Some Lower East Side Park Projects Receive Funding, While Others Languish
This story was reported by Zach Williams.
Where the Parks Department sees a place to store stacks of pristine work gloves, rakes and other supplies, local activists envision a community center. Reconciling the two designs on a Stanton Street building within Sara D. Roosevelt Park remains as elusive now as 20 years ago.
Neighborhood parks received more than $8 million last year as part of Mayor Bill de Blasio’s Community Parks Initiative. That money will fund improvements at three Lower East Side parks and followed a renewed interest in recent years within the neighborhood to secure under-utilized park buildings for community use. Yet, it remains to be seen whether this change in the political winds will result in concrete plans to transform the Stanton Street building into a community center, as well as a number of other under-utilized park buildings throughout the neighborhood.
Regular meetings with William Castro, the Parks Department’s Manhattan borough commissioner, indicate enthusiasm but no firm commitment to the idea, said K Webster, president of the Sara D. Roosevelt Park Coalition. But she remains undeterred.
“It would be such a win-win for the community for the park, for the Parks Department,” Webster said before adding: “There are just so many reasons why you want the resources of that small narrow park to be fully utilized by the community. I know that (Castro) is behind us on this, but the sticking point seems to be ‘Where do I put my storage?’”
Asian Americans for Equality (AAFE) and the Hester Street Collaborative conducted a feasibility study in 2012 of the Stanton Street building — along with buildings in Seward Park and on the Allen Street pedestrian mall at Delancey Street. But the obstacles – both financial and logistical – to moving forward with renovation plans remain daunting.
Thomas Yu, an AAFE executive and chairperson of the Community Board 3’s parks committee, said in a phone interview that the storage needs of the Parks Department remain an impediment to turning the Stanton Street building into space for community programming.
The building appeared ripe for change in the mid-1990s as the surrounding neighborhood began its transformation from a gritty, crime-ridden area and real estate values skyrocketed. At that time, the department indicated a willingness to work with activists on transferring use of the building to the community, according to Webster.
Yet there remains no other readily-available facility right now to stow the toilet paper, rakes and other necessary materials for Manhattan parks, according to a department spokesperson. That does not mean that the department would not consider a new use for the Stanton Street building should a new storage location be eventually secured, according to the department.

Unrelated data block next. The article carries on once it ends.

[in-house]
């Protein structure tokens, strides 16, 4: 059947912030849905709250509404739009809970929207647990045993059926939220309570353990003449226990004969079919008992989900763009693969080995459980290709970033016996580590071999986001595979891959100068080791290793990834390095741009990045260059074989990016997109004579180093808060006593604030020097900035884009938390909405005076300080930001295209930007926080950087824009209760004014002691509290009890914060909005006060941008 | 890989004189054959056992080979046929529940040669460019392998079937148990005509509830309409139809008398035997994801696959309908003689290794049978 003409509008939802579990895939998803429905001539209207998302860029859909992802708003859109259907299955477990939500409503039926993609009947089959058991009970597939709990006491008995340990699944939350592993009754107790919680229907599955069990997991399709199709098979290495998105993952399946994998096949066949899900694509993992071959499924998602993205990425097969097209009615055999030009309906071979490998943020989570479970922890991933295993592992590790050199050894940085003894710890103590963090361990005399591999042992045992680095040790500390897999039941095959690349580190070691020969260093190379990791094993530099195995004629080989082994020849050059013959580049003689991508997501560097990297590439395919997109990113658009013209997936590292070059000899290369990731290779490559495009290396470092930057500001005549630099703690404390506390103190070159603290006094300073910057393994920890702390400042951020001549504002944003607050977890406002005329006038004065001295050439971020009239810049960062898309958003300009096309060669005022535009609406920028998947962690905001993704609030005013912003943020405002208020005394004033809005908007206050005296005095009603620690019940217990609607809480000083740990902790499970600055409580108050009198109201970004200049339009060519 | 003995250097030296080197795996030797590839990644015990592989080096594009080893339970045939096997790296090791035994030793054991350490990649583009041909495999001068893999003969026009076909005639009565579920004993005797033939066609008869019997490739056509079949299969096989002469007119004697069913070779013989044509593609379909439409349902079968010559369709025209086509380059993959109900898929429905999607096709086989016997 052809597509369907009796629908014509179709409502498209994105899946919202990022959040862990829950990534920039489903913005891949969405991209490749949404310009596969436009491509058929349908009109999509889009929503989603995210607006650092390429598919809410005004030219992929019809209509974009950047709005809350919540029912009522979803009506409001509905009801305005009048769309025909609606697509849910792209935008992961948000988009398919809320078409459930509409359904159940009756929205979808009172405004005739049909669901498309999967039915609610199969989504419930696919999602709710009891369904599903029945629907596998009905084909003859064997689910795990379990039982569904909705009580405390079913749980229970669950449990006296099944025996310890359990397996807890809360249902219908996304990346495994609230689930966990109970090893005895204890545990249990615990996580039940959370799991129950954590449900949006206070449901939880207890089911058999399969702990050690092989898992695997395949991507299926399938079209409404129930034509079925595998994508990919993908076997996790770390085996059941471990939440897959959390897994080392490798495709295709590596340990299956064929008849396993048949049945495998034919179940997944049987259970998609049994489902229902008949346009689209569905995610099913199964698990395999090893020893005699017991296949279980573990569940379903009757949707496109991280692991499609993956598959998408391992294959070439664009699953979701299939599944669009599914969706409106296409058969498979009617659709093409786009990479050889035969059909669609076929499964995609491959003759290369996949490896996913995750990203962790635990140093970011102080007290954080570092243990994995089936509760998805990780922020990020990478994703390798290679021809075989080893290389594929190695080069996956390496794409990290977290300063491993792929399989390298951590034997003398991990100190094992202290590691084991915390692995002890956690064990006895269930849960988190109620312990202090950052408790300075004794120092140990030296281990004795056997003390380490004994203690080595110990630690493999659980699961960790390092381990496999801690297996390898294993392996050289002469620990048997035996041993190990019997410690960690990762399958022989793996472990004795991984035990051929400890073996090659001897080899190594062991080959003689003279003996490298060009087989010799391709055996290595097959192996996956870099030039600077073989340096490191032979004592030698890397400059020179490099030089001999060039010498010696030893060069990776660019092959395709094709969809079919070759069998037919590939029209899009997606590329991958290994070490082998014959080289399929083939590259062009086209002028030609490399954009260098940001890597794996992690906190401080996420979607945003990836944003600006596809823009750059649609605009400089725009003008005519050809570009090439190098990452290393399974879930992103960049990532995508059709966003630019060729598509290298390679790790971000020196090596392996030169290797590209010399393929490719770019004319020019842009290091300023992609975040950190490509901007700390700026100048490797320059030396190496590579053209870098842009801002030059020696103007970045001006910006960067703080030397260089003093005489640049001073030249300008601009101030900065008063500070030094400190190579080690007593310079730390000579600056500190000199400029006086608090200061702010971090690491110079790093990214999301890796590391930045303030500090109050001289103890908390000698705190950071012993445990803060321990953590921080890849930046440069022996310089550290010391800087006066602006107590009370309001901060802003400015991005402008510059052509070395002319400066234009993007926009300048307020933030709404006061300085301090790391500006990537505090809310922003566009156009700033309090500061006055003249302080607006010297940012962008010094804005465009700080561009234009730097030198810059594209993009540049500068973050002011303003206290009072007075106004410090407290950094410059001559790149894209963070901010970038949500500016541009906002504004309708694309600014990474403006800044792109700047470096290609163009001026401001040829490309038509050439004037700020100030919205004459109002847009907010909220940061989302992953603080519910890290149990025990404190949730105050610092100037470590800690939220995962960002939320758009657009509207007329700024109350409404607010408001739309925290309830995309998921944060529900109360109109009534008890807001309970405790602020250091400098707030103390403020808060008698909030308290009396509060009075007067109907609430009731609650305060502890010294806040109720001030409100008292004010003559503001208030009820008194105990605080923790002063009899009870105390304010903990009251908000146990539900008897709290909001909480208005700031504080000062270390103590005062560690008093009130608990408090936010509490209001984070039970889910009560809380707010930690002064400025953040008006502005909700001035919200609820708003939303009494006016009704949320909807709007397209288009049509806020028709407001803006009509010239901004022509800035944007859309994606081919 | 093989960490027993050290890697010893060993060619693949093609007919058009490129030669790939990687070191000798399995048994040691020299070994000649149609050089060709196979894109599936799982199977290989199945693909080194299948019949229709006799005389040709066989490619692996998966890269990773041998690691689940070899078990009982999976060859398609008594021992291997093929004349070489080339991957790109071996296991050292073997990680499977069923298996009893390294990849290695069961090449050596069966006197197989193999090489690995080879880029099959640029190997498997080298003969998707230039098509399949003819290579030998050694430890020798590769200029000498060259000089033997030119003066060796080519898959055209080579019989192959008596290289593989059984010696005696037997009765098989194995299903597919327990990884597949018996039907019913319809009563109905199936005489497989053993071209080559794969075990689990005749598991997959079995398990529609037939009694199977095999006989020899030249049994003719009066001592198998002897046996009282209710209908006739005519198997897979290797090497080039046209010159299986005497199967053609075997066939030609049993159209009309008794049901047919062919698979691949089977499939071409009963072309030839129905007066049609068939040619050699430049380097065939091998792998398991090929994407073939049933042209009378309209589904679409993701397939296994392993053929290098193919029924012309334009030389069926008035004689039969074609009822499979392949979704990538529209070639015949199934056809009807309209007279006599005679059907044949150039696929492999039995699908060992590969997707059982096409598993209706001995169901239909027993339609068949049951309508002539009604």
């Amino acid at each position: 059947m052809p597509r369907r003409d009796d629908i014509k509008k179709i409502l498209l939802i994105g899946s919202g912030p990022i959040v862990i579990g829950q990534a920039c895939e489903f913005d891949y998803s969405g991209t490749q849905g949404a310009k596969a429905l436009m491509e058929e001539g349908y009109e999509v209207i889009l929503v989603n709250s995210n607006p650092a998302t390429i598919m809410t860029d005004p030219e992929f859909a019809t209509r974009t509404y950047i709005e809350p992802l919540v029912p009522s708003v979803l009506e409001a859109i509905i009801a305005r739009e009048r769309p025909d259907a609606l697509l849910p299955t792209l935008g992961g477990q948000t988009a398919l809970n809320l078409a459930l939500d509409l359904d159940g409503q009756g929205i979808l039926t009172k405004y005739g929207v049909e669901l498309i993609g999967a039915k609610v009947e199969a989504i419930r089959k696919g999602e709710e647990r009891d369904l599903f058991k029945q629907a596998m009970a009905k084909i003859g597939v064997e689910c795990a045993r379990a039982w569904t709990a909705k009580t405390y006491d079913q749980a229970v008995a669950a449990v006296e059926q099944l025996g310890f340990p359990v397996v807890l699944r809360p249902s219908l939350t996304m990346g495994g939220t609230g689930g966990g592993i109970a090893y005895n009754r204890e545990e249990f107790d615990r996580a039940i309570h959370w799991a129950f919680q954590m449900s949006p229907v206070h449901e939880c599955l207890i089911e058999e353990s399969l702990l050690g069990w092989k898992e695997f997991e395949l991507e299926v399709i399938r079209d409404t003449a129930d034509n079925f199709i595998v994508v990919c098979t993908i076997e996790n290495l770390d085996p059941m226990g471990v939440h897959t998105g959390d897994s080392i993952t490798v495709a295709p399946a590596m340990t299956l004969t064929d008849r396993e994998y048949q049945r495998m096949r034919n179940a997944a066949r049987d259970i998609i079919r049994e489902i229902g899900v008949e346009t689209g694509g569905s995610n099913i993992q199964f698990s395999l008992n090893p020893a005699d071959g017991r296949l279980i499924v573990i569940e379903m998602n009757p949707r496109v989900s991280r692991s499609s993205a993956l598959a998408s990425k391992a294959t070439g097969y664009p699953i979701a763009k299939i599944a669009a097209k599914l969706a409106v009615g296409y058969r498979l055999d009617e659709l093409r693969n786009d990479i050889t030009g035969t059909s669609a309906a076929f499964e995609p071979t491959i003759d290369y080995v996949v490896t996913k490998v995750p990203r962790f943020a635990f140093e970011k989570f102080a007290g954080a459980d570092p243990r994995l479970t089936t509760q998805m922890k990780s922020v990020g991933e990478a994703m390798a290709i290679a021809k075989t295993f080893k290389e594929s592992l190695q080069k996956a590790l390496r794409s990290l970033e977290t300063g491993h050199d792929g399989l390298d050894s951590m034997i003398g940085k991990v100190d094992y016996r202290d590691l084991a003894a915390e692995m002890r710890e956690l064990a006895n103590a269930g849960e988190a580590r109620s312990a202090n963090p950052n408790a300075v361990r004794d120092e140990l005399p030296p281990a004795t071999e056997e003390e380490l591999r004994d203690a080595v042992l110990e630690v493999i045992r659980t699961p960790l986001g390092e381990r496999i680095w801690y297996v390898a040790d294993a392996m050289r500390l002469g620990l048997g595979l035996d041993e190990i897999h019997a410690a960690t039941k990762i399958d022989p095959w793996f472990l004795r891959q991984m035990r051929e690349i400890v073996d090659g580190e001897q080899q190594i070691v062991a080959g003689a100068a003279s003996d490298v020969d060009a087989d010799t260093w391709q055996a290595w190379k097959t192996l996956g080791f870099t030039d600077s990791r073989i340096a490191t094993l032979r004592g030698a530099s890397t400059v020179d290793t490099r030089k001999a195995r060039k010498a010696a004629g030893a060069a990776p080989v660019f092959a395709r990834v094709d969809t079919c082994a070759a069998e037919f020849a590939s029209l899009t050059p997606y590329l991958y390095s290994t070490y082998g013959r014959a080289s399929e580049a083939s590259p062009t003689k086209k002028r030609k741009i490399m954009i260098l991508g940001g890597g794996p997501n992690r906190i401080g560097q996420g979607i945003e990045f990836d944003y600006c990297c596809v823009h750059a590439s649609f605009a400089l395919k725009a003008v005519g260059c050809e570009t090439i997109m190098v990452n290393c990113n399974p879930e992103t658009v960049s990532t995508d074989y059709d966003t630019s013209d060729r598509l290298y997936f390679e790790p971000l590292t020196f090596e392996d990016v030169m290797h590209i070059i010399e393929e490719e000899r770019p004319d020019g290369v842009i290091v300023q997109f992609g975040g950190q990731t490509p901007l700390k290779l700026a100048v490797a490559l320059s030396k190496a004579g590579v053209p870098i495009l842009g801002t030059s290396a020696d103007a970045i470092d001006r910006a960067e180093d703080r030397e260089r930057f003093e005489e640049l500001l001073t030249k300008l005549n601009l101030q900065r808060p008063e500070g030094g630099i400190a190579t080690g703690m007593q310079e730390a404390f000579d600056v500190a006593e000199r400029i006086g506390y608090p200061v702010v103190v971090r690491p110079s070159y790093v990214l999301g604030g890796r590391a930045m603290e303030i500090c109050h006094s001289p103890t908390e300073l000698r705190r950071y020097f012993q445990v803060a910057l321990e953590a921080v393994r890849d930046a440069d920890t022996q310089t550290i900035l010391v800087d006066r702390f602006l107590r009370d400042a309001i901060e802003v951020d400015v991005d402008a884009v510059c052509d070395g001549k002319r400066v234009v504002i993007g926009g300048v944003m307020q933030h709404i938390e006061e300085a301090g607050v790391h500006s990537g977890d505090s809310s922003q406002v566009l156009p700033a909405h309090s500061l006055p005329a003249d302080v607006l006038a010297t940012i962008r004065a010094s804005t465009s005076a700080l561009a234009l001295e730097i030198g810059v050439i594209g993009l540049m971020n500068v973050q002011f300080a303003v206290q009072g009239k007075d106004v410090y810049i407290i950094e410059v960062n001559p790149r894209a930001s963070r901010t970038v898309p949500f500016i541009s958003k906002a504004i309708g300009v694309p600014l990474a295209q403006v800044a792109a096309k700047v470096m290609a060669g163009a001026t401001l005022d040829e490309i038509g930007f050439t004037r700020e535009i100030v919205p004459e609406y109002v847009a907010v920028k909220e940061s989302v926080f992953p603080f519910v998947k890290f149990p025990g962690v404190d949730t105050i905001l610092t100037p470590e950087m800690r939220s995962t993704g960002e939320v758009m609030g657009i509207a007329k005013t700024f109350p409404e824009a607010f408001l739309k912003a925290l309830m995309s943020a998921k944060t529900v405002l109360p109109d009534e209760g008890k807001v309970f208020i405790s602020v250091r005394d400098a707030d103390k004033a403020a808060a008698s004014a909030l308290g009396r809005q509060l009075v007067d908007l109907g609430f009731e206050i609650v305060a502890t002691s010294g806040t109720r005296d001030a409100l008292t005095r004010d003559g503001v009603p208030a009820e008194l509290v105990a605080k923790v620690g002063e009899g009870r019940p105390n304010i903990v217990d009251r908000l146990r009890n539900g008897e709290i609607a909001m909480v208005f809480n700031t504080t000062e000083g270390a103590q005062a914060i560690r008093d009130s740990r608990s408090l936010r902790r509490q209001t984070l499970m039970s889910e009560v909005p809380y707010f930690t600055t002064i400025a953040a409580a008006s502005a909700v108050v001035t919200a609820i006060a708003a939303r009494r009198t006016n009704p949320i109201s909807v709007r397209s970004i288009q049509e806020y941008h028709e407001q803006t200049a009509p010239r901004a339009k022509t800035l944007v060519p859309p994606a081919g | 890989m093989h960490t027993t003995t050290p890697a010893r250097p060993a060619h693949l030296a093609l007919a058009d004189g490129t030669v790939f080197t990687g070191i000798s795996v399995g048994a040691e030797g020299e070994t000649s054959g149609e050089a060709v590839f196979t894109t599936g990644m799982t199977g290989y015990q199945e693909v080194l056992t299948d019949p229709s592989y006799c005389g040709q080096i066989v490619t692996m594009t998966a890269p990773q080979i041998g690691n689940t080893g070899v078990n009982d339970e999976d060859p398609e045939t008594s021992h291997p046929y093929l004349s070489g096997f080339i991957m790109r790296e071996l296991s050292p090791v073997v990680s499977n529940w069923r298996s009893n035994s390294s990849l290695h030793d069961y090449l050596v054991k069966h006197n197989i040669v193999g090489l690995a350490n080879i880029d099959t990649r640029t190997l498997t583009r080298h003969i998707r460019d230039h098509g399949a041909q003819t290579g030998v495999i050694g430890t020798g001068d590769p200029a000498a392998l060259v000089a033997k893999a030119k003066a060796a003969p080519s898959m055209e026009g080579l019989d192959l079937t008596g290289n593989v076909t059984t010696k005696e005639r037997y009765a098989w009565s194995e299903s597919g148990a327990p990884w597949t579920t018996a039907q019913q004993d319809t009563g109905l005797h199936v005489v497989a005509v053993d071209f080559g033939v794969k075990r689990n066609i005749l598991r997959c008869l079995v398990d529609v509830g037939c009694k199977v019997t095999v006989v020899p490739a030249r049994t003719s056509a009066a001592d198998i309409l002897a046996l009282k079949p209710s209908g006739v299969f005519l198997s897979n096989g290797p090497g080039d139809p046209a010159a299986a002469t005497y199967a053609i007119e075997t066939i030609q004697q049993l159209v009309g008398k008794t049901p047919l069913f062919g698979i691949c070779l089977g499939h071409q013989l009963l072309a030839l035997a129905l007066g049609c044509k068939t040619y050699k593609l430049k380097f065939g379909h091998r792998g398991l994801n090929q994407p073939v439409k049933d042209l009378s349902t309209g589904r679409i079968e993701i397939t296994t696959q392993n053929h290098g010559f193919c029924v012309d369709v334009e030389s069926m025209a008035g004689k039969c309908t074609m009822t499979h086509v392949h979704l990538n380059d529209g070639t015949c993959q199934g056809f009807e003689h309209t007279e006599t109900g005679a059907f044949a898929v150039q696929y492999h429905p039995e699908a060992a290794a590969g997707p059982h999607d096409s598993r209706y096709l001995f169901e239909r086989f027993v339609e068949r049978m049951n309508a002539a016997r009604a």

Renovations could happen “down the road,” Steve Simon, Castro’s chief of staff, told the CB3 Parks Committee in January. Another site was identified as potentially accommodating to the department’s storage needs, he said before adding that no relocation was imminent.
Funding remains a concern as well, according to the spokesperson. Renovations are needed to bring the building up to code and its unclear how much money and time that would require, the spokesperson added.
Webster said the Parks Department should demonstrate its commitment by establishing a firm timeline. “I think that’s a concrete way that we can move forward together and working as partners, and we’ve done a lot of great work together, this really has gone on too long. It’s gotten old,” she said.
There are three other buildings within the park. One houses a city-wide alarm system. Engineering staff utilize another. The third is a valued community resource, according to Webster.
The Bowery Residents’ Committee Senior Center at the park’s intersection with Delancey Street is a “bee-hive” of activity, she said. Older Chinese ladies were busy chatting and playing mahjiang there on the afternoon of Feb. 5, as they escaped the biting cold outside. Brightly painted walls, clean carpets and interior sunshine were a stark contrast to the Stanton Street building where the clutter of supply pallets were visible through a door blown open by the wind. The only visible activity observed that afternoon was a park employee who briefly exited to access a department truck. One man in need of some reading time, sat down on the steps clutching his coat.
More community gathering spaces are needed within the Community Board 3 district, states the board’s Fiscal Year 2016 Priorities. Thomas Yu, the parks committee head, said the Stanton Street building would fulfill such a need.
For now, however, the project remains stuck in the mud of bureaucracy.